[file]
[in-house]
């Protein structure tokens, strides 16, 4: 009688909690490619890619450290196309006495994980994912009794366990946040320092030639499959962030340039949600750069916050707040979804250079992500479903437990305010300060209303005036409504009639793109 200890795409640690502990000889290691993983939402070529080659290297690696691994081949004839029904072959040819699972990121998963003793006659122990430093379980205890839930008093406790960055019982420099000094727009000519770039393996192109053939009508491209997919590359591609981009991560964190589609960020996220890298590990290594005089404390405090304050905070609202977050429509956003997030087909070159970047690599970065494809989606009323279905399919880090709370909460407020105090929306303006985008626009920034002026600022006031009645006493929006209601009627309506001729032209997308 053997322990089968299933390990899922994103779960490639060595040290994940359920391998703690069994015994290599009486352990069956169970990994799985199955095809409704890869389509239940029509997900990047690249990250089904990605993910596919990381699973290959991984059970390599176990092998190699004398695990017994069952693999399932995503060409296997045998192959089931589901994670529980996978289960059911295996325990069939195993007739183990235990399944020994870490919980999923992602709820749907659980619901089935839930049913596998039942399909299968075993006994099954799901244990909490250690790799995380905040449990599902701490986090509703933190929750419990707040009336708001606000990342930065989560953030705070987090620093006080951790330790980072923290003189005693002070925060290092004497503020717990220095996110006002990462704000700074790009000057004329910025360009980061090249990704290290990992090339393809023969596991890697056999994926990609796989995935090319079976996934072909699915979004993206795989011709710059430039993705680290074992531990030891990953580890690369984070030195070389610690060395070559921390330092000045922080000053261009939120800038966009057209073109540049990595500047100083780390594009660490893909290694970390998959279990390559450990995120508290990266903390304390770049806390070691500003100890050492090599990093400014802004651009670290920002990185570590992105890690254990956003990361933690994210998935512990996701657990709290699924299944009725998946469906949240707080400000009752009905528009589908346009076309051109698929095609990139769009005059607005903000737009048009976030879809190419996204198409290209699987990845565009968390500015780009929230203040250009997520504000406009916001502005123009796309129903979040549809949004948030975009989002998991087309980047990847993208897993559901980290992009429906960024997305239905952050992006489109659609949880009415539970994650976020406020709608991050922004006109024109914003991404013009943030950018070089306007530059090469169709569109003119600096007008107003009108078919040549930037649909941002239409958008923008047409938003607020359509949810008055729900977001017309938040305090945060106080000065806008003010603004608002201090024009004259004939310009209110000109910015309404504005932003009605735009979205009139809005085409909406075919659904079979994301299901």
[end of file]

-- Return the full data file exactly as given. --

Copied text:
[in-house]
């Protein structure tokens, strides 16, 4: 009688909690490619890619450290196309006495994980994912009794366990946040320092030639499959962030340039949600750069916050707040979804250079992500479903437990305010300060209303005036409504009639793109 200890795409640690502990000889290691993983939402070529080659290297690696691994081949004839029904072959040819699972990121998963003793006659122990430093379980205890839930008093406790960055019982420099000094727009000519770039393996192109053939009508491209997919590359591609981009991560964190589609960020996220890298590990290594005089404390405090304050905070609202977050429509956003997030087909070159970047690599970065494809989606009323279905399919880090709370909460407020105090929306303006985008626009920034002026600022006031009645006493929006209601009627309506001729032209997308 053997322990089968299933390990899922994103779960490639060595040290994940359920391998703690069994015994290599009486352990069956169970990994799985199955095809409704890869389509239940029509997900990047690249990250089904990605993910596919990381699973290959991984059970390599176990092998190699004398695990017994069952693999399932995503060409296997045998192959089931589901994670529980996978289960059911295996325990069939195993007739183990235990399944020994870490919980999923992602709820749907659980619901089935839930049913596998039942399909299968075993006994099954799901244990909490250690790799995380905040449990599902701490986090509703933190929750419990707040009336708001606000990342930065989560953030705070987090620093006080951790330790980072923290003189005693002070925060290092004497503020717990220095996110006002990462704000700074790009000057004329910025360009980061090249990704290290990992090339393809023969596991890697056999994926990609796989995935090319079976996934072909699915979004993206795989011709710059430039993705680290074992531990030891990953580890690369984070030195070389610690060395070559921390330092000045922080000053261009939120800038966009057209073109540049990595500047100083780390594009660490893909290694970390998959279990390559450990995120508290990266903390304390770049806390070691500003100890050492090599990093400014802004651009670290920002990185570590992105890690254990956003990361933690994210998935512990996701657990709290699924299944009725998946469906949240707080400000009752009905528009589908346009076309051109698929095609990139769009005059607005903000737009048009976030879809190419996204198409290209699987990845565009968390500015780009929230203040250009997520504000406009916001502005123009796309129903979040549809949004948030975009989002998991087309980047990847993208897993559901980290992009429906960024997305239905952050992006489109659609949880009415539970994650976020406020709608991050922004006109024109914003991404013009943030950018070089306007530059090469169709569109003119600096007008107003009108078919040549930037649909941002239409958008923008047409938003607020359509949810008055729900977001017309938040305090945060106080000065806008003010603004608002201090024009004259004939310009209110000109910015309404504005932003009605735009979205009139809005085409909406075919659904079979994301299901």